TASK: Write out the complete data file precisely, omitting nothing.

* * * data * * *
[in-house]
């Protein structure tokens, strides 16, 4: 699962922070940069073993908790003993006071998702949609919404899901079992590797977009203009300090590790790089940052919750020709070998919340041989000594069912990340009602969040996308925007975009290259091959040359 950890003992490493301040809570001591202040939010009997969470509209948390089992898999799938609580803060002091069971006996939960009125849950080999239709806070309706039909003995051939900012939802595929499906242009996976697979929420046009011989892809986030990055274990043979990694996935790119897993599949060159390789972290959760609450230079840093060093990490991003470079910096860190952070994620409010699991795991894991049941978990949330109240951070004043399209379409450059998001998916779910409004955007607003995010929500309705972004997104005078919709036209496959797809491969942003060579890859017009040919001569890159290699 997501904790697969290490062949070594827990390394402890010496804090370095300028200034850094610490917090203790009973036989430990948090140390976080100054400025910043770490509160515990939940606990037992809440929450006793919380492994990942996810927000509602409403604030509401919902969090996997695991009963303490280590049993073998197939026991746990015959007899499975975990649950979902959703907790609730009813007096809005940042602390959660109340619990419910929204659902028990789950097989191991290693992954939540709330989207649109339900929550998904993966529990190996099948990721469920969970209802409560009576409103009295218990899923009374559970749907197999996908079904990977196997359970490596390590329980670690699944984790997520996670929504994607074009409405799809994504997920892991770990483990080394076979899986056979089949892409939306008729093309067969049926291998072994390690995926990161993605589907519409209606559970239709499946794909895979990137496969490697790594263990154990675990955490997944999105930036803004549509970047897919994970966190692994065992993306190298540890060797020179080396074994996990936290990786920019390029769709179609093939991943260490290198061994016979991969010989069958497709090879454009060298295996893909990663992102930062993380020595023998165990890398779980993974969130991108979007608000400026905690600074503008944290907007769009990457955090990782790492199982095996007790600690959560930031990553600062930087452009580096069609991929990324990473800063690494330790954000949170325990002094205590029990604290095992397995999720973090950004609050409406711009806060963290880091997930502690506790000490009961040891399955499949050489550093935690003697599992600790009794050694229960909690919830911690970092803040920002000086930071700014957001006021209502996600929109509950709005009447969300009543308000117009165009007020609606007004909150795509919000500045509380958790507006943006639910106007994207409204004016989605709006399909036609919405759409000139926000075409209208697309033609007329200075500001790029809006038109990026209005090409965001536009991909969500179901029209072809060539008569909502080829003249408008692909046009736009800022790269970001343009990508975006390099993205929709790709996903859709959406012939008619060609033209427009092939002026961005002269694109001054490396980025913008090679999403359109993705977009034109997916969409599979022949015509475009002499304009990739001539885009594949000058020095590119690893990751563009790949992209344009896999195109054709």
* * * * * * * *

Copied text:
[in-house]
């Protein structure tokens, strides 16, 4: 699962922070940069073993908790003993006071998702949609919404899901079992590797977009203009300090590790790089940052919750020709070998919340041989000594069912990340009602969040996308925007975009290259091959040359 950890003992490493301040809570001591202040939010009997969470509209948390089992898999799938609580803060002091069971006996939960009125849950080999239709806070309706039909003995051939900012939802595929499906242009996976697979929420046009011989892809986030990055274990043979990694996935790119897993599949060159390789972290959760609450230079840093060093990490991003470079910096860190952070994620409010699991795991894991049941978990949330109240951070004043399209379409450059998001998916779910409004955007607003995010929500309705972004997104005078919709036209496959797809491969942003060579890859017009040919001569890159290699 997501904790697969290490062949070594827990390394402890010496804090370095300028200034850094610490917090203790009973036989430990948090140390976080100054400025910043770490509160515990939940606990037992809440929450006793919380492994990942996810927000509602409403604030509401919902969090996997695991009963303490280590049993073998197939026991746990015959007899499975975990649950979902959703907790609730009813007096809005940042602390959660109340619990419910929204659902028990789950097989191991290693992954939540709330989207649109339900929550998904993966529990190996099948990721469920969970209802409560009576409103009295218990899923009374559970749907197999996908079904990977196997359970490596390590329980670690699944984790997520996670929504994607074009409405799809994504997920892991770990483990080394076979899986056979089949892409939306008729093309067969049926291998072994390690995926990161993605589907519409209606559970239709499946794909895979990137496969490697790594263990154990675990955490997944999105930036803004549509970047897919994970966190692994065992993306190298540890060797020179080396074994996990936290990786920019390029769709179609093939991943260490290198061994016979991969010989069958497709090879454009060298295996893909990663992102930062993380020595023998165990890398779980993974969130991108979007608000400026905690600074503008944290907007769009990457955090990782790492199982095996007790600690959560930031990553600062930087452009580096069609991929990324990473800063690494330790954000949170325990002094205590029990604290095992397995999720973090950004609050409406711009806060963290880091997930502690506790000490009961040891399955499949050489550093935690003697599992600790009794050694229960909690919830911690970092803040920002000086930071700014957001006021209502996600929109509950709005009447969300009543308000117009165009007020609606007004909150795509919000500045509380958790507006943006639910106007994207409204004016989605709006399909036609919405759409000139926000075409209208697309033609007329200075500001790029809006038109990026209005090409965001536009991909969500179901029209072809060539008569909502080829003249408008692909046009736009800022790269970001343009990508975006390099993205929709790709996903859709959406012939008619060609033209427009092939002026961005002269694109001054490396980025913008090679999403359109993705977009034109997916969409599979022949015509475009002499304009990739001539885009594949000058020095590119690893990751563009790949992209344009896999195109054709």